First Things First partners with families and communities to help our state’s youngest children prepare for kindergarten and beyond.
Many young children in Arizona face challenges that threaten their healthy development and learning. In the Coconino Region, there are 9,652 children (under age 6) with 27% living in poverty.
Here is how FTF is working to support young children and their families in this region.
“Early childhood matters to me, because we live in a world where parents are expected to know how to raise a child without any education on the subject. Since 90% of the brain is developed by age 5, sometimes parents miss the best years to educate their children. This issue is a multi- generational issue that must be addressed on all fronts.”
Coconino Regional Key Impact Highlights
[Fiscal Year 2020]
1,274 Families of newborns received the Arizona Parent Kit, filled with tips and tools to help support their child’s healthy development.
41 Families with young children participated in voluntary home visiting programs proven to reduce parental stress levels, increase connections to community supports, and improve children’s cognitive, motor, behavioral and social-emotional development.
1,110 Children attended preschools and child care programs participating in Quality First.
168 Children birth to age 5 received a Quality First scholarship to attend high-quality preschools and child care programs.
1,375 Children monitored to receive appropriate screenings to detect vision, hearing and developmental issues to prevent learning challenges later on.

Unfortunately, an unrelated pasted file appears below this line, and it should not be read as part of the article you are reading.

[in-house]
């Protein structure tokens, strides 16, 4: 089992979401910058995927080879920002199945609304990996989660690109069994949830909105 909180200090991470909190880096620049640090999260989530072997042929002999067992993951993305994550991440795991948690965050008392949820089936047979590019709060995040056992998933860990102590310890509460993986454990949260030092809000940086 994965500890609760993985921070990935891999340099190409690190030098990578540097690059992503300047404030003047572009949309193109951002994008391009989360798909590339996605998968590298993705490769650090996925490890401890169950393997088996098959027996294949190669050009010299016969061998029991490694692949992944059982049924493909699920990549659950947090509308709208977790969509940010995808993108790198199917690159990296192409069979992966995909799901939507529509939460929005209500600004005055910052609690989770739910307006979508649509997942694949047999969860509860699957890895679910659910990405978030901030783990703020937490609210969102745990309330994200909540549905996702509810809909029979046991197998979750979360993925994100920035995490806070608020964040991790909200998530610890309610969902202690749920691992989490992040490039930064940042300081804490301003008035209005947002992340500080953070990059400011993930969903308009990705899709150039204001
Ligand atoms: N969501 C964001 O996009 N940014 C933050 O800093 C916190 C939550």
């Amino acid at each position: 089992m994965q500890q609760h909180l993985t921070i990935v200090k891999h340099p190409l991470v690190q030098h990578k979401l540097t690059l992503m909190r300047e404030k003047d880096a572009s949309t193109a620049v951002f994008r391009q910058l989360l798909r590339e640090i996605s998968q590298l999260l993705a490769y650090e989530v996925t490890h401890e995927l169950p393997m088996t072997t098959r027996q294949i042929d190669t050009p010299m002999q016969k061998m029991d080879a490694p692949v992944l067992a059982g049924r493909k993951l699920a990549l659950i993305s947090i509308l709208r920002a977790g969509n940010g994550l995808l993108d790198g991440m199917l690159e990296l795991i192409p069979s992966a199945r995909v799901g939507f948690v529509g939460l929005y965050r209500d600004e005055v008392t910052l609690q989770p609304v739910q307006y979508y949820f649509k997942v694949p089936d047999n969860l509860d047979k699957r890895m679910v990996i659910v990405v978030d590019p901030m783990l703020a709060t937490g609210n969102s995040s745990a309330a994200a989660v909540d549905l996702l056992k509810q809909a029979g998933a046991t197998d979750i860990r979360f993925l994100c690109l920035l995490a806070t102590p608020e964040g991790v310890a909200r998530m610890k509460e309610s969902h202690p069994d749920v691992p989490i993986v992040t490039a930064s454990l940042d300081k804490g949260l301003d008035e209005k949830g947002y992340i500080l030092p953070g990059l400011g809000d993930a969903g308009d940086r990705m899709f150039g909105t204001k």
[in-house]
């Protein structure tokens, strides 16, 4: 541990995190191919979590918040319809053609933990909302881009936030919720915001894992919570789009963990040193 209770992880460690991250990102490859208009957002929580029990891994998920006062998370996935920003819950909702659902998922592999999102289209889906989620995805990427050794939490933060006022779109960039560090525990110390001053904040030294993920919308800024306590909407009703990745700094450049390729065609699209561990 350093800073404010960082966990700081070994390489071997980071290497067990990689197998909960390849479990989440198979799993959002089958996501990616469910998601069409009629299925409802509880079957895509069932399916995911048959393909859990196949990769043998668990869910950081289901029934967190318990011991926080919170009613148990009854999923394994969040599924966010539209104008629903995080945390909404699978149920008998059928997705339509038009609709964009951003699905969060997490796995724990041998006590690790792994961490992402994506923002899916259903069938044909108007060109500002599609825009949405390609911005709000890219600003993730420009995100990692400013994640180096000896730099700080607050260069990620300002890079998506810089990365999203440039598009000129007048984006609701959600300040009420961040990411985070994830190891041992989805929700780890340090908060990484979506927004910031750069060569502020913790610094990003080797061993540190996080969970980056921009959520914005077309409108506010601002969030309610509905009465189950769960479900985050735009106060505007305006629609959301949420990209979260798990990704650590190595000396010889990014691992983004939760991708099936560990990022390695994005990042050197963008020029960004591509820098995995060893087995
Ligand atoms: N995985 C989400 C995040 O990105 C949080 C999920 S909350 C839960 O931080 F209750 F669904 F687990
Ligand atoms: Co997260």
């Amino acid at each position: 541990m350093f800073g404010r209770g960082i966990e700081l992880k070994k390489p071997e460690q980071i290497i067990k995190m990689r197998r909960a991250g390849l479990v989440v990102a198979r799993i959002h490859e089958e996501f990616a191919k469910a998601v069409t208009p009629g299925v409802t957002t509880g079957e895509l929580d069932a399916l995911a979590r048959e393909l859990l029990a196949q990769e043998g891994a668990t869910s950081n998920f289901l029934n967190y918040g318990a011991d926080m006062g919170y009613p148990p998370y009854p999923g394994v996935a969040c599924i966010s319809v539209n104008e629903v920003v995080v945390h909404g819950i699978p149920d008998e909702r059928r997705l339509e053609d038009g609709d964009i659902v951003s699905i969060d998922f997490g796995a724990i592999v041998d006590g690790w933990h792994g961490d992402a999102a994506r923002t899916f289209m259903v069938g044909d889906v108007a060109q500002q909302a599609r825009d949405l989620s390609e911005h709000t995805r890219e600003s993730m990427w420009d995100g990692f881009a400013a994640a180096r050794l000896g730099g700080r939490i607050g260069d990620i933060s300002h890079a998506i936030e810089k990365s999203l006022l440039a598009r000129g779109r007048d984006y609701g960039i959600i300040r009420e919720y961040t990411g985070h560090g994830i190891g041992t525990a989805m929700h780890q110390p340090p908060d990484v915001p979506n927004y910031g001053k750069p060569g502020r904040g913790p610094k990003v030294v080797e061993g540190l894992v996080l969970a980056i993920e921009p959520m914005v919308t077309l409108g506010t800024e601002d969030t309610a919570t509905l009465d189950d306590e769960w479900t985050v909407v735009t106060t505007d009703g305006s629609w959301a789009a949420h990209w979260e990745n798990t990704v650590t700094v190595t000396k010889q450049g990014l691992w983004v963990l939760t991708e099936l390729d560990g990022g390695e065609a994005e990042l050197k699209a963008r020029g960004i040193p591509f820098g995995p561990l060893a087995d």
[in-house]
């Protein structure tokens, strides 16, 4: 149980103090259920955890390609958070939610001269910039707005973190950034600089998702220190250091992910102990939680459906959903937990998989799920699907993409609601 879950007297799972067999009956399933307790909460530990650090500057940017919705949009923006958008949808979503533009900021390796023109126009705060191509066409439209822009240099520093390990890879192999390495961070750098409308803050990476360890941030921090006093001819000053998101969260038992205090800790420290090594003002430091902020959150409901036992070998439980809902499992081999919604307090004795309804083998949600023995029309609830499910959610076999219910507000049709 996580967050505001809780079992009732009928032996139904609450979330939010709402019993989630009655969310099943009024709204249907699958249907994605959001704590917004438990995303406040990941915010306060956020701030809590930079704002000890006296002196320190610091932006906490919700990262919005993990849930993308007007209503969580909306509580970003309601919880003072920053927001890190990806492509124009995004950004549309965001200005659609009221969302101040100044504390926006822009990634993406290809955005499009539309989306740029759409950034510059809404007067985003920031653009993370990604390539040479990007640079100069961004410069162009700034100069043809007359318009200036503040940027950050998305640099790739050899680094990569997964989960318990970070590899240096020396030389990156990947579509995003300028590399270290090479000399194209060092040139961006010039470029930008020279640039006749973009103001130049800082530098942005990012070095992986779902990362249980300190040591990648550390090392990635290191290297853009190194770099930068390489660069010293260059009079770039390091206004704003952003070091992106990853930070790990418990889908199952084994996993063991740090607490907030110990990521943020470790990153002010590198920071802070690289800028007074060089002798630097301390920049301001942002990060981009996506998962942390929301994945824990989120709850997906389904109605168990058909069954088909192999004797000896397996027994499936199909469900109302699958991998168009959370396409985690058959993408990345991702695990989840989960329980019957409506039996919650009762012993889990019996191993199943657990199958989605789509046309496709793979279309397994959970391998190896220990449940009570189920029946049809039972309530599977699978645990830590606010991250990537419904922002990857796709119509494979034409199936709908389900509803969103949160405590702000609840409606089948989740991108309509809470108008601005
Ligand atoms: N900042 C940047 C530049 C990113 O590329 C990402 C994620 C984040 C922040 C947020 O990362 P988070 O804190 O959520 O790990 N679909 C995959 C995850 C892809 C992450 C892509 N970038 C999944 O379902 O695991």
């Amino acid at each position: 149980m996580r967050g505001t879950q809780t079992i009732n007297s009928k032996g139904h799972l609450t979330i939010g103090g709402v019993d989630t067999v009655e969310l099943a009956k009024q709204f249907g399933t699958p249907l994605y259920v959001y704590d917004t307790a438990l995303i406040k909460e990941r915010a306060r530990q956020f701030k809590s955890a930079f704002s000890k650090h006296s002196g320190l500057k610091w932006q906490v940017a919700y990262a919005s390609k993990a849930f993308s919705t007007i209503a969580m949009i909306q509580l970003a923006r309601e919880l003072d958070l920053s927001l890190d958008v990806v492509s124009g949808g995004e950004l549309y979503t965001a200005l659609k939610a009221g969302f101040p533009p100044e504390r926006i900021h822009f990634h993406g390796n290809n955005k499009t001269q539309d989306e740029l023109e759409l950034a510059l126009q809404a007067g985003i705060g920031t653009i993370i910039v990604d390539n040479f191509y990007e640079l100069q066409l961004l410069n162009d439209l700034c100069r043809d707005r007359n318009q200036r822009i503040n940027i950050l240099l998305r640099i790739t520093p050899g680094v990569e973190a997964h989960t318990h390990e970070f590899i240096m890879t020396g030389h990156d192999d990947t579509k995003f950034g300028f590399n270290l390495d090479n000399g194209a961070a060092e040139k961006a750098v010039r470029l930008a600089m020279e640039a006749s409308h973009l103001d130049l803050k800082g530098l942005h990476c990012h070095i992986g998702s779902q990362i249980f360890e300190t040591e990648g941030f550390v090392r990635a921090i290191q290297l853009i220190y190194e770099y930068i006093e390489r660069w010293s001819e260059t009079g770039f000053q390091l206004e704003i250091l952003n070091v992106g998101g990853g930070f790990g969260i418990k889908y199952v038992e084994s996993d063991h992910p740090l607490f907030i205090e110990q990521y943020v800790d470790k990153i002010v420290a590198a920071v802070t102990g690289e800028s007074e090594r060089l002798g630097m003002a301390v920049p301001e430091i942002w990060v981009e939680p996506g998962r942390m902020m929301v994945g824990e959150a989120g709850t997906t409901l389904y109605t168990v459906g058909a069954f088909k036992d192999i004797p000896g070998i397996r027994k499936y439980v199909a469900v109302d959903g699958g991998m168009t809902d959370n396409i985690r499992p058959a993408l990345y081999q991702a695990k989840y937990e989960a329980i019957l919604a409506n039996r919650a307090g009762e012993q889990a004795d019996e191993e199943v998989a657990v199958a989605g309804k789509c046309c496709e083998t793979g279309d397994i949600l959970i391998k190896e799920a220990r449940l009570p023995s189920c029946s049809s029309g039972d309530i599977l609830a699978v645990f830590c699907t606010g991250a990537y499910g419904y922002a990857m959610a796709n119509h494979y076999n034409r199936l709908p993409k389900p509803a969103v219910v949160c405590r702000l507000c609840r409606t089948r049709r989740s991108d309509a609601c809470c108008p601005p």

347 Fluoride varnishes applied to protect against childhood tooth decay.
551 Children received a screening to detect tooth decay, which left undetected and untreated could cause damage to permanent teeth, impair speech development and failure to thrive.
61 Parents and other caregivers participated in evidence-based trainings designed to improve knowledge of parenting practices and children’s development.
Coconino Family Story
Flagstaff Quality First center provides stability for young girl during coronavirus pandemic
Earlier this year, Jan Meade and Tally Thomas were left feeling much uncertainty when the coronavirus pandemic started.
Both work in the healing industry in Flagstaff and depend on massage, acupuncture and other in-person healing methods for their income to provide for their family. They knew that the stress of not being able to continue working would create a huge burden on the family.
Before the pandemic, they both worked part-time in order to spend as much quality time with their family as possible.
FTF Coconino Regional Partnership Council
SFY20 Total Regional Program Expenditures
The FTF Coconino Regional Partnership Council is made up of volunteers who study the unique needs of the local community and decide how funds should be used to best support the healthy development and early learning of young children birth to age 5. FTF invests in proven programs and innovative strategies through grants to community organizations that provide services to children and families. Some of the programs in this region include Parents as Teachers, Smart Smiles and Healthy Steps.
|Quality Child Care and Preschool||$1,139,693||50%|
|Parent and Community Awareness||$97,390||5%|
Research and Evaluation
|Workforce Development and Training||$41,484||1%|
The FTF Coconino Region includes most of Coconino County, minus the Navajo Nation and the Hualapai Reservation, plus Winslow, the Hopi Reservation, and the Kaibab Paiute Reservation. The Havasupai Reservation is also part of the region. While the majority of the region’s young children live in or near Flagstaff, many live in towns or rural areas. The FTF Coconino Region includes Legislative Districts 6 and 7. (Legislative districts are not necessarily congruent with regional boundaries.)